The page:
Written by Jen Finn
"Live Crabs, $5.99 per pound" reads the sign hanging at Saltwater Seafood Market and Fry Shack in Raleigh, which on a good day sells 2,000 pounds of fish and shellfish.
Two years ago, that same North Carolina hard-shell blue crab cost just $2.99 per pound.
It's a sign of a faltering North Carolina commercial fishing industry. A surge in prices has accompanied a drop in the state's fish and shellfish harvest, which fell in 2013 for the fourth year in a row to the lowest in 10 years, according to a recent report from the N.C. Division of Marine Fisheries.
The 50 million pounds of fish and shellfish North Carolina commercial fishermen landed in 2013 is 12 percent less than in 2012 and 21 percent down from the five-year average. But the value, close to $79 million, was the highest price per pound in a decade.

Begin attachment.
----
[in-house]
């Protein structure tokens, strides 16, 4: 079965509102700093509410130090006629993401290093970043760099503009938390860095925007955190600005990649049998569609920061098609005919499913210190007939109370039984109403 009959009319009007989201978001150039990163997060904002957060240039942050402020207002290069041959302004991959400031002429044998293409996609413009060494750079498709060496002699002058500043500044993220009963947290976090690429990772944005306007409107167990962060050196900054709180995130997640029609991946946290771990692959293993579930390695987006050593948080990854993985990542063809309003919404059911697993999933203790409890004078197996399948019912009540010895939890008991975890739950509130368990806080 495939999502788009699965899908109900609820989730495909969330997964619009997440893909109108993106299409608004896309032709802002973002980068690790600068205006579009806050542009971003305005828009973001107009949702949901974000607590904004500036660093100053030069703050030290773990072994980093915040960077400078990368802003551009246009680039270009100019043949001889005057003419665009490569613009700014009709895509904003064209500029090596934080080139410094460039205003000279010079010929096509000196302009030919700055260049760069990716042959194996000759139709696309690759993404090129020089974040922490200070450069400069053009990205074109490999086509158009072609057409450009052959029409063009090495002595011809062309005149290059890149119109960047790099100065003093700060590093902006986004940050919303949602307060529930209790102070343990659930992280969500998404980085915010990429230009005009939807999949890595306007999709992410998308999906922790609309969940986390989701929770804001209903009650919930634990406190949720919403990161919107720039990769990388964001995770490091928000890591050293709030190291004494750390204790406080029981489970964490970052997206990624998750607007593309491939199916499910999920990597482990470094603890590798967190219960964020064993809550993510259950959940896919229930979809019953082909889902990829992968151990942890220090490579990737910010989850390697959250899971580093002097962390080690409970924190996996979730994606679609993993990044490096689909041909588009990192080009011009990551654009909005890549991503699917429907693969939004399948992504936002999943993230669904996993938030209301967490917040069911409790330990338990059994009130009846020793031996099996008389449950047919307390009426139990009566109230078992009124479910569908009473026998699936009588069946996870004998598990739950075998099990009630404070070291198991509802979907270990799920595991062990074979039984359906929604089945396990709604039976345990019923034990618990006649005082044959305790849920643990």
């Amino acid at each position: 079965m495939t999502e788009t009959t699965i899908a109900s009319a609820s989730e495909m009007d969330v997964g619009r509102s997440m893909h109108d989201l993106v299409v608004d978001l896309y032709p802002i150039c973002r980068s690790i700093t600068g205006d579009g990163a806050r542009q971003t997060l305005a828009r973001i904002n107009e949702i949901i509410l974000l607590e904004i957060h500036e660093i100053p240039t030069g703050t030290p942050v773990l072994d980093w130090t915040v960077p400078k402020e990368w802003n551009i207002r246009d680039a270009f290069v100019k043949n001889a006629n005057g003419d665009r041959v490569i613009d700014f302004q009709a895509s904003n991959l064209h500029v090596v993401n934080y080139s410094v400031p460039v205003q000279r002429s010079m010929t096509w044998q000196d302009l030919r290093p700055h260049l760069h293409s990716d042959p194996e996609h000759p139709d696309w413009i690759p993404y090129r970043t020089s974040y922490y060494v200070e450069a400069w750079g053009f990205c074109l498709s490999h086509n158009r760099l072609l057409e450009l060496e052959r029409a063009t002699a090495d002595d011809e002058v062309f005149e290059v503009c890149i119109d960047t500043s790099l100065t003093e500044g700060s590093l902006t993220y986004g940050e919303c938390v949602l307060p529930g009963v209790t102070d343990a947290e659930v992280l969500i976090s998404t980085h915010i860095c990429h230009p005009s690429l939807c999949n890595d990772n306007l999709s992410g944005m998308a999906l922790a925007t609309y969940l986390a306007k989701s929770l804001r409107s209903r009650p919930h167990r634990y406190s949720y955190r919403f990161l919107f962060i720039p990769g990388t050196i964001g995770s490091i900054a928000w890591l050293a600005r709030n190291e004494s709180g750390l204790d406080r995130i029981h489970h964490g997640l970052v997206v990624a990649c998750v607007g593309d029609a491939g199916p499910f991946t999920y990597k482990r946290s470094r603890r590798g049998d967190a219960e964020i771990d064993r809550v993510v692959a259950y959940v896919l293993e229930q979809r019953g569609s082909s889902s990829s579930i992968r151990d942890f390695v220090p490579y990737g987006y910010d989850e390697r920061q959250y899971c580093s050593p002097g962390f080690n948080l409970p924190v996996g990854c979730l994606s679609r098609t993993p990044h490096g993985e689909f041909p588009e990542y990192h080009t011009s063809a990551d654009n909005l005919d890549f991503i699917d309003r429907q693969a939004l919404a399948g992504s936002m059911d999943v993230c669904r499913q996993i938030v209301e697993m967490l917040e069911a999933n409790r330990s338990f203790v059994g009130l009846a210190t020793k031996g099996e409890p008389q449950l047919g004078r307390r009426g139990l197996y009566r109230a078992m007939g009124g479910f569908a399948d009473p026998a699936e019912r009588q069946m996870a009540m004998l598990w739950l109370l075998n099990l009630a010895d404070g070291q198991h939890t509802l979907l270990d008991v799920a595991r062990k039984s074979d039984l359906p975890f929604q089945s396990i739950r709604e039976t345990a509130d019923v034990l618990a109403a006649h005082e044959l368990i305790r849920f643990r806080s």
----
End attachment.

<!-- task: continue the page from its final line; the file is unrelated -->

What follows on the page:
Michael LaVecchia of Meat & Fish Co. in Charlotte says that tight quotas on most seafood in North Carolina waters have kept the prices up even as the catch goes down.
Read the full story at Charlotte Observer>>
NOAA recently published a proposed rule that would implement a traceability plan to help combat IUU fishing. The program would seek to trace the origins of imported seafood by setting up reporting and filing procedures for products entering the U.S.
The traceability program would collect data on harvest, landing, and chain of custody of fish and fish products that have been identified as particularly vulnerable to IUU fishing and fraud.Read more...
The following was released by the Maine Department of Marine Resources on Jan. 22:
The Maine Department of Marine Resources announced an emergency regulation that will support the continued rebuilding effort in Maine’s scallop fishery. The rule, effective January 23, 2016, will close the Muscle Ridge Area near South Thomaston and the Western Penobscot Bay Area.Read more...